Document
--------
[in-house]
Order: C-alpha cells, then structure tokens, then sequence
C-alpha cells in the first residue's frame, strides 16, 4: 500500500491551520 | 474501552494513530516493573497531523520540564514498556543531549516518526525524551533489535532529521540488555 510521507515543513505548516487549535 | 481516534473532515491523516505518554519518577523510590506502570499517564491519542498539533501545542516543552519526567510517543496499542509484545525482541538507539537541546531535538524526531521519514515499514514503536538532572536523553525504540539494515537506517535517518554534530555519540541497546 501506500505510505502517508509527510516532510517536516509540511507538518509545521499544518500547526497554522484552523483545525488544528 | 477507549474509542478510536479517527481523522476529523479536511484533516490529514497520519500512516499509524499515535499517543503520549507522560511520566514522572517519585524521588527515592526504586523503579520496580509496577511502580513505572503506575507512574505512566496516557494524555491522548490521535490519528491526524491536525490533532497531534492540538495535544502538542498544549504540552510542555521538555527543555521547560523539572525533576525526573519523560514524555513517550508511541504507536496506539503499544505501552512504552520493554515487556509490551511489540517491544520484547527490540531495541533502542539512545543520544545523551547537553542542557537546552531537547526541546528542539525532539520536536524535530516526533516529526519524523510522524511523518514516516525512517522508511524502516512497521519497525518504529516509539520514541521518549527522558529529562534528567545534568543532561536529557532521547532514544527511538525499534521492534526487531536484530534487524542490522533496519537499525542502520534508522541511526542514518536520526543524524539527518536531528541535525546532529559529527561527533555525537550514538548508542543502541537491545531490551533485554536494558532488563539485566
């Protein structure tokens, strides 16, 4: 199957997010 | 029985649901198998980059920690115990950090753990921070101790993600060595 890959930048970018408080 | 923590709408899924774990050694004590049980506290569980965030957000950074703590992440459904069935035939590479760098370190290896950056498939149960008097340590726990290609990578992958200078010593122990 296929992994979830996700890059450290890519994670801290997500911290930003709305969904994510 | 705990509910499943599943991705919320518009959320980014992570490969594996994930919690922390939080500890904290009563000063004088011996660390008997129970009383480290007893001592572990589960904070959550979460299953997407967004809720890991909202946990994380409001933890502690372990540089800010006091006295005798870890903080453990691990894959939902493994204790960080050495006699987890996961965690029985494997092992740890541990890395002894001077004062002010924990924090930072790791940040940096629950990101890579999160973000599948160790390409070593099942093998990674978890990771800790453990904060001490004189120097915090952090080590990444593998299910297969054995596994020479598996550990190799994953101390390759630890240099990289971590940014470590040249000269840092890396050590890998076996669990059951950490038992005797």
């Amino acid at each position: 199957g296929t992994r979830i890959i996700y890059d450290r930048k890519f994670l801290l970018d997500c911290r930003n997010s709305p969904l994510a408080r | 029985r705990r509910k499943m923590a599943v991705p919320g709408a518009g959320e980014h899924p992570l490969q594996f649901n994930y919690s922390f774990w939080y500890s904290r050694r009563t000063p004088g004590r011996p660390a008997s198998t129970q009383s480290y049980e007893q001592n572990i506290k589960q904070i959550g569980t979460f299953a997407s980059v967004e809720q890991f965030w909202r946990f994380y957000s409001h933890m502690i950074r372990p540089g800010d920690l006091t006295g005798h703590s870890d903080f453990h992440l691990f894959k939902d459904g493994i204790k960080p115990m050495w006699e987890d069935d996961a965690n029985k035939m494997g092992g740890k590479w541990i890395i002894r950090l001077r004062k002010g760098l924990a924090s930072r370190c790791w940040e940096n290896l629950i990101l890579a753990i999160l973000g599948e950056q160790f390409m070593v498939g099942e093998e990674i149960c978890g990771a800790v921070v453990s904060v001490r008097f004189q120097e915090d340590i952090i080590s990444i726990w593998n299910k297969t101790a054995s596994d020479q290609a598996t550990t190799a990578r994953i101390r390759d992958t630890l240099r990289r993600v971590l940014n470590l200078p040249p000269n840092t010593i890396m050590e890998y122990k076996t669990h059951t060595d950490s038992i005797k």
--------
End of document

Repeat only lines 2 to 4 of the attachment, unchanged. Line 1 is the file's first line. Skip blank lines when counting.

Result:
Order: C-alpha cells, then structure tokens, then sequence
C-alpha cells in the first residue's frame, strides 16, 4: 500500500491551520 | 474501552494513530516493573497531523520540564514498556543531549516518526525524551533489535532529521540488555 510521507515543513505548516487549535 | 481516534473532515491523516505518554519518577523510590506502570499517564491519542498539533501545542516543552519526567510517543496499542509484545525482541538507539537541546531535538524526531521519514515499514514503536538532572536523553525504540539494515537506517535517518554534530555519540541497546 501506500505510505502517508509527510516532510517536516509540511507538518509545521499544518500547526497554522484552523483545525488544528 | 477507549474509542478510536479517527481523522476529523479536511484533516490529514497520519500512516499509524499515535499517543503520549507522560511520566514522572517519585524521588527515592526504586523503579520496580509496577511502580513505572503506575507512574505512566496516557494524555491522548490521535490519528491526524491536525490533532497531534492540538495535544502538542498544549504540552510542555521538555527543555521547560523539572525533576525526573519523560514524555513517550508511541504507536496506539503499544505501552512504552520493554515487556509490551511489540517491544520484547527490540531495541533502542539512545543520544545523551547537553542542557537546552531537547526541546528542539525532539520536536524535530516526533516529526519524523510522524511523518514516516525512517522508511524502516512497521519497525518504529516509539520514541521518549527522558529529562534528567545534568543532561536529557532521547532514544527511538525499534521492534526487531536484530534487524542490522533496519537499525542502520534508522541511526542514518536520526543524524539527518536531528541535525546532529559529527561527533555525537550514538548508542543502541537491545531490551533485554536494558532488563539485566
């Protein structure tokens, strides 16, 4: 199957997010 | 029985649901198998980059920690115990950090753990921070101790993600060595 890959930048970018408080 | 923590709408899924774990050694004590049980506290569980965030957000950074703590992440459904069935035939590479760098370190290896950056498939149960008097340590726990290609990578992958200078010593122990 296929992994979830996700890059450290890519994670801290997500911290930003709305969904994510 | 705990509910499943599943991705919320518009959320980014992570490969594996994930919690922390939080500890904290009563000063004088011996660390008997129970009383480290007893001592572990589960904070959550979460299953997407967004809720890991909202946990994380409001933890502690372990540089800010006091006295005798870890903080453990691990894959939902493994204790960080050495006699987890996961965690029985494997092992740890541990890395002894001077004062002010924990924090930072790791940040940096629950990101890579999160973000599948160790390409070593099942093998990674978890990771800790453990904060001490004189120097915090952090080590990444593998299910297969054995596994020479598996550990190799994953101390390759630890240099990289971590940014470590040249000269840092890396050590890998076996669990059951950490038992005797």